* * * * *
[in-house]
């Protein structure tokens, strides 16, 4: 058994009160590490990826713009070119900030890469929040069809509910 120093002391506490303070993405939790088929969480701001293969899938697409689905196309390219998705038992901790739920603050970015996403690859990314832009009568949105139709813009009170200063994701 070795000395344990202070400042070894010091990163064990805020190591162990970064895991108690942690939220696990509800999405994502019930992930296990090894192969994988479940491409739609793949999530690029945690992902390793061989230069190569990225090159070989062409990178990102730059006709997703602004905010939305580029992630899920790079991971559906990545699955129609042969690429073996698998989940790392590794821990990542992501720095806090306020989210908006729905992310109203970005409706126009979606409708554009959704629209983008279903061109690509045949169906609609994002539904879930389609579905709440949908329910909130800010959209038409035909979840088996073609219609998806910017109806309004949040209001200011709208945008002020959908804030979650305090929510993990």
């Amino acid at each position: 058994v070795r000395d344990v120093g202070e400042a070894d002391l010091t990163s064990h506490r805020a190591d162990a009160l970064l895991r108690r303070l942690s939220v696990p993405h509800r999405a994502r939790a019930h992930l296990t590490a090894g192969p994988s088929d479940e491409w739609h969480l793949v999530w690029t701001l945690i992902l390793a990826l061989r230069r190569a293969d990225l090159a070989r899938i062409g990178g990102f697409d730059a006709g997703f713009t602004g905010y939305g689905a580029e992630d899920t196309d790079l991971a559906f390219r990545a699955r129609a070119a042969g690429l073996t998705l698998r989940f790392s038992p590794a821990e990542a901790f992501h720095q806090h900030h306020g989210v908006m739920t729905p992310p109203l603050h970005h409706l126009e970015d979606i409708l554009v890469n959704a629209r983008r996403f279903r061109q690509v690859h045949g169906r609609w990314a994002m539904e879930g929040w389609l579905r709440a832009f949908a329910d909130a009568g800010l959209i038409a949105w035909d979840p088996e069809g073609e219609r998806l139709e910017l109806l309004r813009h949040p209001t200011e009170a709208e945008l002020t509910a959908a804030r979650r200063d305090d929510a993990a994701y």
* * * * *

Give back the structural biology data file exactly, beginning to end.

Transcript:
[in-house]
């Protein structure tokens, strides 16, 4: 058994009160590490990826713009070119900030890469929040069809509910 120093002391506490303070993405939790088929969480701001293969899938697409689905196309390219998705038992901790739920603050970015996403690859990314832009009568949105139709813009009170200063994701 070795000395344990202070400042070894010091990163064990805020190591162990970064895991108690942690939220696990509800999405994502019930992930296990090894192969994988479940491409739609793949999530690029945690992902390793061989230069190569990225090159070989062409990178990102730059006709997703602004905010939305580029992630899920790079991971559906990545699955129609042969690429073996698998989940790392590794821990990542992501720095806090306020989210908006729905992310109203970005409706126009979606409708554009959704629209983008279903061109690509045949169906609609994002539904879930389609579905709440949908329910909130800010959209038409035909979840088996073609219609998806910017109806309004949040209001200011709208945008002020959908804030979650305090929510993990």
């Amino acid at each position: 058994v070795r000395d344990v120093g202070e400042a070894d002391l010091t990163s064990h506490r805020a190591d162990a009160l970064l895991r108690r303070l942690s939220v696990p993405h509800r999405a994502r939790a019930h992930l296990t590490a090894g192969p994988s088929d479940e491409w739609h969480l793949v999530w690029t701001l945690i992902l390793a990826l061989r230069r190569a293969d990225l090159a070989r899938i062409g990178g990102f697409d730059a006709g997703f713009t602004g905010y939305g689905a580029e992630d899920t196309d790079l991971a559906f390219r990545a699955r129609a070119a042969g690429l073996t998705l698998r989940f790392s038992p590794a821990e990542a901790f992501h720095q806090h900030h306020g989210v908006m739920t729905p992310p109203l603050h970005h409706l126009e970015d979606i409708l554009v890469n959704a629209r983008r996403f279903r061109q690509v690859h045949g169906r609609w990314a994002m539904e879930g929040w389609l579905r709440a832009f949908a329910d909130a009568g800010l959209i038409a949105w035909d979840p088996e069809g073609e219609r998806l139709e910017l109806l309004r813009h949040p209001t200011e009170a709208e945008l002020t509910a959908a804030r979650r200063d305090d929510a993990a994701y």